At Databricks, one of our key goals is to provide our customers with an industry-best price/performance experience out of the box. From ETL to analytics, streaming to batch, Databricks continues to invest in the Lakehouse to provide customers with the best read and write query performance in all scenarios.
The Lakehouse has enabled customers to process large volumes of data at low latencies while keeping storage and compute costs within customer budgets. Today, Databricks customers are processing over 1 Exabyte of data every day, with DML (Data Manipulation Language) operations like MERGE, UPDATE and DELETE representing a large fraction of the workload. MERGE, specifically, is one of the key tools for data engineers to ingest, transform and update their tables, making up about half the time spent out of all write operations in Databricks. In this blog, we will dive deeper into how we improved performance of MERGE operations for customers to ensure that they continue to attain the industry-best price/performance with Delta Lake and Databricks.
What needed improvement?
During our investigation to determine what needed improvement for MERGE, we found that a significant number of MERGE operations made small changes across various distributed parts of their tables.
A common example of this scenario is a CDC (Change Data Capture) ingestion workload that replays changes from a dimension table based on a primary key. For these types of workloads, small changes are scattered throughout various files of the table and MERGE would only be updating a relatively small number of rows per file for the operation. For such workloads, MERGE may trigger costly rewrite and shuffle operations on large amounts of unmodified data, doing unnecessary work and adding significant overhead.
In addition, we noticed that for tables that were clustered using Delta Lake's ZORDER, the MERGE implementation would break the intended clustering of unmodified data by doing the expensive shuffle process. As a result, customers would be required to re-run ZORDER to ensure that they were getting the optimal data skipping.
To dive deeper into the MERGE operation - the operation joins the source and destination (Step 1 shown below) which, in Apache Spark™, shuffles the rows in the table, breaking the existing ordering of the table. MERGE then executes the changeset against the joined table, writing the resulting set of rows into a new file (Step 2 shown below).
Introducing Low-Shuffle MERGE!
By removing this expensive shuffle process, we fixed two major performance issues customers were experiencing when running MERGE. Low-Shuffle Merge (LSM) delivers up to 5x performance improvement on MERGE-based workloads with the average on the order of 2-3x. This substantial improvement translates directly to faster write queries and lower compute costs by avoiding unnecessary shuffling and rewrite operations when updates are distributed across multiple table files.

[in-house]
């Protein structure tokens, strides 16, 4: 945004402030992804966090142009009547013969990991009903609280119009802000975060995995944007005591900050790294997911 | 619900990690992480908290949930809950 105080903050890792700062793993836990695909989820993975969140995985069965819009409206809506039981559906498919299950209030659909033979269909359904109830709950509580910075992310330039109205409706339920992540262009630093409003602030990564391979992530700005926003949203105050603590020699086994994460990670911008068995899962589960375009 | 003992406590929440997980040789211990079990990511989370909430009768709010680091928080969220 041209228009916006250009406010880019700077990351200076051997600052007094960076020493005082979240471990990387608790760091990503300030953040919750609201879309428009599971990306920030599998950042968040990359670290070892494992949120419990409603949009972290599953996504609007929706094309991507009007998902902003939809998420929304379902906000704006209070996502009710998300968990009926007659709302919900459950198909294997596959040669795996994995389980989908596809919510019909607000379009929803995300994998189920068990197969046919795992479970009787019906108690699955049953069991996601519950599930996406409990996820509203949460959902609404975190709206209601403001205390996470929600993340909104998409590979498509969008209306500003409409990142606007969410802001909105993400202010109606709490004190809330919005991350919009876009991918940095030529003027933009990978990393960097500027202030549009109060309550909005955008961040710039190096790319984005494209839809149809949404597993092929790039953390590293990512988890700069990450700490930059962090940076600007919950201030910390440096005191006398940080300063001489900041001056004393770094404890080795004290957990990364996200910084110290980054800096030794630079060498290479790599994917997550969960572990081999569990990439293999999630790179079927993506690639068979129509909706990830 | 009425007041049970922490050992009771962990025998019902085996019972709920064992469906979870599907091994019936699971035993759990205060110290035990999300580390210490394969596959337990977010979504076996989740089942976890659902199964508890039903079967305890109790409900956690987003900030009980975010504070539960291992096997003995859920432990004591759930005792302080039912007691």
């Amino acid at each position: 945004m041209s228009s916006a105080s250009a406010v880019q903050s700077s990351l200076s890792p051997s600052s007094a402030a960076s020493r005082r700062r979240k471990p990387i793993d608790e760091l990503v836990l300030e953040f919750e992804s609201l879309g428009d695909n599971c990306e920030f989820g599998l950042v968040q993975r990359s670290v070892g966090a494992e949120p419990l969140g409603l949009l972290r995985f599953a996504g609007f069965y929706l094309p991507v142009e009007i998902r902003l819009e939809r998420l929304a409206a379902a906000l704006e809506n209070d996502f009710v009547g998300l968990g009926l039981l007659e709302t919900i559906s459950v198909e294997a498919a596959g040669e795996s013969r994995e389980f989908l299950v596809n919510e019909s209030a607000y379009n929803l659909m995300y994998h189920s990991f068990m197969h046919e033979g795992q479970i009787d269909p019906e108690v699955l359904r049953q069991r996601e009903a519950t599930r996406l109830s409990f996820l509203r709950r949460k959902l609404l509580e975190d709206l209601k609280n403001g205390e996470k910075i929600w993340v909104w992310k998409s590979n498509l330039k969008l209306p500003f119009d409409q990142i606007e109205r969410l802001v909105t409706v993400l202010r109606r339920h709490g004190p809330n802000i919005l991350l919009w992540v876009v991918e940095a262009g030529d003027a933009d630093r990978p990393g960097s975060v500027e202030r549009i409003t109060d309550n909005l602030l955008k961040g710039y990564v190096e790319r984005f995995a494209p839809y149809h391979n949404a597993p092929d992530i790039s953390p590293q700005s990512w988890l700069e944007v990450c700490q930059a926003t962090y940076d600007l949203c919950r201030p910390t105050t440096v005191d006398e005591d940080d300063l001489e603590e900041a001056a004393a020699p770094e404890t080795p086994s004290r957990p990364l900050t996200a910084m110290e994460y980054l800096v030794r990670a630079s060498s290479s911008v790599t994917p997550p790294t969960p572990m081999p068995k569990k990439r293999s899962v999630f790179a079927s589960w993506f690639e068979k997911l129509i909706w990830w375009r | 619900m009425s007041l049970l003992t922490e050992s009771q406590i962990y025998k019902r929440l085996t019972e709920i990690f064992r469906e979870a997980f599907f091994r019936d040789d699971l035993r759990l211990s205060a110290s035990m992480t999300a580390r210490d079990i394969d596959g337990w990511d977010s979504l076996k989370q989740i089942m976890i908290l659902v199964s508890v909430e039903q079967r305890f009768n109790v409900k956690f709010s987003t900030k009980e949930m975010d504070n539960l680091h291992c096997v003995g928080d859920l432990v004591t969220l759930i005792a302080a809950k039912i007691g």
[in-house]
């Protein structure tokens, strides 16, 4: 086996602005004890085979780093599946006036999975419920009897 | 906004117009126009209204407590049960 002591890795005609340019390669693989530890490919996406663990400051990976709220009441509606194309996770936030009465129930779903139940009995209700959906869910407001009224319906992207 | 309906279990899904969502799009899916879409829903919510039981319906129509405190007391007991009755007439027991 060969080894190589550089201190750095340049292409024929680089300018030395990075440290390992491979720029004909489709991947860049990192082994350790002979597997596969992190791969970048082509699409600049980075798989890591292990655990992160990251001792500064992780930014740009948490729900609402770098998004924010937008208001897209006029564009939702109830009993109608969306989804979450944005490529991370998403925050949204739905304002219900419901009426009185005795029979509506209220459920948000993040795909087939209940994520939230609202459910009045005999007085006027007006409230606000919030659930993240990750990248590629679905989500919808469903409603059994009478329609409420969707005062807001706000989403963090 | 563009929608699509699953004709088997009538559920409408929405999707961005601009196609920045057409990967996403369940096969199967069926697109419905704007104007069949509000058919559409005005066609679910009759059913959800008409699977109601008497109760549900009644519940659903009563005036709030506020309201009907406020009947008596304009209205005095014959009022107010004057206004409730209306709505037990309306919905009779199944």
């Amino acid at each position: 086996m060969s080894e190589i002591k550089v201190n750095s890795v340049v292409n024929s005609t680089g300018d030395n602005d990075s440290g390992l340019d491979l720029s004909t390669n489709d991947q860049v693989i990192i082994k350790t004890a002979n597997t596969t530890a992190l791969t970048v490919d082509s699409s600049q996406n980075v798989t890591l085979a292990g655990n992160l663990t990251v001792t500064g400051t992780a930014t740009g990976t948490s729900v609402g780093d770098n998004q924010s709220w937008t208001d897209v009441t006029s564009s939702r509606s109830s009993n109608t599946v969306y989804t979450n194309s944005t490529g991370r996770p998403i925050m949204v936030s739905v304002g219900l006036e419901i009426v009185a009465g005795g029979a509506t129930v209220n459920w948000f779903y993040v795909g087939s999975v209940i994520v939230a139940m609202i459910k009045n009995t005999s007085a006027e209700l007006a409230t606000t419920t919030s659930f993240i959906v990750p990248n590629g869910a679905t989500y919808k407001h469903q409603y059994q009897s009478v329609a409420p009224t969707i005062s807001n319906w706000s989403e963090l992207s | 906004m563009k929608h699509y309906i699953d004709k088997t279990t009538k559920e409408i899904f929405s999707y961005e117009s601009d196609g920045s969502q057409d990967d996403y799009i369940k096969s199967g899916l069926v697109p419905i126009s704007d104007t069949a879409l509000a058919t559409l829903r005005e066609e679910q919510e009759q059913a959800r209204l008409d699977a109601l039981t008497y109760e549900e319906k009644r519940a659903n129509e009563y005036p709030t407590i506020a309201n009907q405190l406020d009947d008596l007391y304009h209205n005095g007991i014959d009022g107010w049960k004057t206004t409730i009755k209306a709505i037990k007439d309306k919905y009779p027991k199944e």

Low-Shuffle MERGE optimizes execution by removing any updated and deleted rows (Step 2 shown below) from the original file while writing any new and updated rows (Step 1 shown below) in a separate file, removing the need to process and shuffle the rest of the rows in the original file, significantly reducing the amount of work required to do MERGE.
In addition to removing the processing overhead on unmodified rows, ZORDER clustering is now maintained, delivering great data skipping without the additional burden of re-running an expensive ZORDER operation after executing MERGE.
Photon + Low-Shuffle Merge
In a previous blog, we've announced our new execution engine, Photon. Photon's vectorized implementation speeds up many operations, including aggregations, joins, reads and writes. Joins, reads and writes are typical bottlenecks for MERGE workloads, therefore making Photon and LSM a perfect match. Using both Photon and LSM together can result in up to a 4x performance increase.
Large healthcare customer
Low-Shuffle MERGE was remarkably effective in improving the performance of MERGE workloads for a large healthcare company that produced various healthcare products from home goods to medical devices. The company uses Databricks to retain and analyze sensor data to improve medical outcomes, requiring up to date analytics with constantly streaming data. They do this by taking advantage of Delta Lake's streaming capabilities to continuously MERGE changes, updating older data and appending new data. Using just Low-Shuffle MERGE without Photon with their production workload, the company achieved an average batch MERGE speedup of 10.6x. With this massive speedup, the streaming data that used to take 1 hour of processing time is now available to query in 5 minutes, significantly reducing their time to insights.
Large fintech customer
Another case where Low-Shuffle MERGE provided a significant benefit was when a large fintech company was attempting to reduce the SLA of one of their ingest pipelines that supports a fraud detection use case. Reducing the amount of time between when data was updated and when it was available for querying in the Lakehouse increased the value of the data significantly for the company. The ingestion workload update data sparsely across a large time domain, which led to to higher processing times.
With the new optimized merge, the customer was able to reduce their average merge time from 11 minutes to 1.5 minutes, improving their average batch merge performance by 7x.
Low-Shuffle MERGE is enabled by default for all MERGEs in Databricks Runtime 10.4+ and also in the current Databricks SQL warehouse compute version.
For those wanting a more detailed, visual explanation, check out this great video by Advancing Spark that walks you through how Low-Shuffle MERGE works!